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Never trust the Apple army of iPhone reviewers Featured

There was once a time when Apple the company and I were the best of friends. Each year I would get invited to the Apple Christmas lunch for journalists. I even got invited to attend the launch of the iPhone in San Francisco in 2007 and play with Steve Jobs’ personal iPhone for five minutes! Then one day it all changed.

I can’t remember the exact incident that put me in Apple’s bad books and got me crossed off the Christmas list. Perhaps it was because I accidentally missed a product briefing by mixing up the days. Maybe it was because of a critical article that I penned. Or maybe it was a combination of things. Who knows?

Regardless of what anyone may think, I don’t hate Apple or its products. In fact, I really like my 2015 MacBook despite its limitations. I also liked my iPhone 6 — the last iPhone model with a headphone jack — and I won’t be selling it until I can figure out an easy way to get my photos off the little blighter.

Forgive the above preamble. The point of it was to demonstrate that in the unlikely event that I were to review the latest iPhone XS or XS Max or XR it would be an unbiased, fair, warts and all honest review  – unlike 99% of reviews you are likely to stumble across on YouTube or elsewhere on the Web.

The reason you will not get a fair unbiased honest review of an iPhone or any other Apple product by mainstream reviewers is because nearly all of the reviewers get their review products from Apple. They are on Apple’s Christmas list – otherwise no review product. Understand?

Thus, in order to get an honest review you need to be able to find an independent reviewer who purchased his own iPhone. Even in that rare case, however, you are still not likely to get an honest review. The reviewer just paid through the nose to buy a new iPhone! Do you really think he is going to rubbish his own hard earned acquisition?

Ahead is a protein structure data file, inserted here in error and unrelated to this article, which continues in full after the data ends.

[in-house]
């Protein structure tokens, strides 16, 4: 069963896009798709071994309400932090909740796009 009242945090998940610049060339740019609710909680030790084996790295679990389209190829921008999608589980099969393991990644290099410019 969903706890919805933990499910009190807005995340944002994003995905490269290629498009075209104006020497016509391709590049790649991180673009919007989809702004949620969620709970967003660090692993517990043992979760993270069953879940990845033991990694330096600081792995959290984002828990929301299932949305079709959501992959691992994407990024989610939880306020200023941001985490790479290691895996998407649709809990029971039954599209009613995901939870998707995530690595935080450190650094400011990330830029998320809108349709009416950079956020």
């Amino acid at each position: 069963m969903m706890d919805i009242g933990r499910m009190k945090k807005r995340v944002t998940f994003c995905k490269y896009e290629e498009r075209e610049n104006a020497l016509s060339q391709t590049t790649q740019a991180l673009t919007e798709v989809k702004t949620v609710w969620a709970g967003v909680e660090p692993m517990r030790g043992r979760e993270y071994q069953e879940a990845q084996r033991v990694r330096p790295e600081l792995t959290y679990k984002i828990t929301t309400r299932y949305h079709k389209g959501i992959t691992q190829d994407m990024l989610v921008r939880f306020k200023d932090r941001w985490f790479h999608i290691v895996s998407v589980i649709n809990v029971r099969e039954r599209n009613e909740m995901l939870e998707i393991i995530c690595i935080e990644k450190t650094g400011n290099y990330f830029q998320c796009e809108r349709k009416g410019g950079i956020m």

So what is one to do to get an honest appraisal of the new iPhone XS and XR models?

There is an old saying: “Let no man (or woman) be your guru. Be your own guru.”

Actually, I’m not sure that it is an old saying – I think I may have made it up. However, the point holds true.

Never assume that someone else knows more about your focus of interest than you. I have found after many years of observation that most people who purport to tell you that they know what is good for you really don’t know what they’re talking about.

If you want to know whether it is worth spending your blood sweat and tears on the latest premium priced iPhone chachka, do what I did. Do your own research.

Before I bought my vivo v11 — which by the way I have found to be a very lovely phone — I checked many different phones over a period of weeks, including the iPhone XR, which was originally going to be my upgrade.

It would have been so easy to simply take the advice of the plethora of Apple Christmas list reviewers overflowing with gushing ebullience about the iPhone XR. All I needed to do was spend A$1299 for the 128GB model, restore my old iPhone from iTunes to the new phone with 3GB of RAM, 326 ppi and lower than 1080 HD LCD screen surrounded by ugly thick bezels.

However, I read reviews, spec sheets, visited stores to play with different phones, and eventually came to my own conclusion. As a result I exited the store with my new phone feeling a great sense of satisfaction that I had made an informed choice.

I have no intention of becoming a smartphone reviewer because at the end of the day I am too honest for my own good and can’t hold my tongue. Also, what is important to one person is of no consequence to another.

You may find that the iPhone XR, XS or XS Max are the best thing since sliced bread and well worth the money. If that happens to be the case, one would hope you came to that conclusion as a result of your own research and not on the recommendation of one of Apple’s army of Christmas list reviewers.

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Stan Beer

 

Stan Beer co-founded iTWire in 2005. With 30 plus years of experience working in IT and Australian technology media, Beer has published articles in most of the IT publications that have mattered, including the AFR, The Australian, SMH, The Age, as well as a multitude of trade publications.

 

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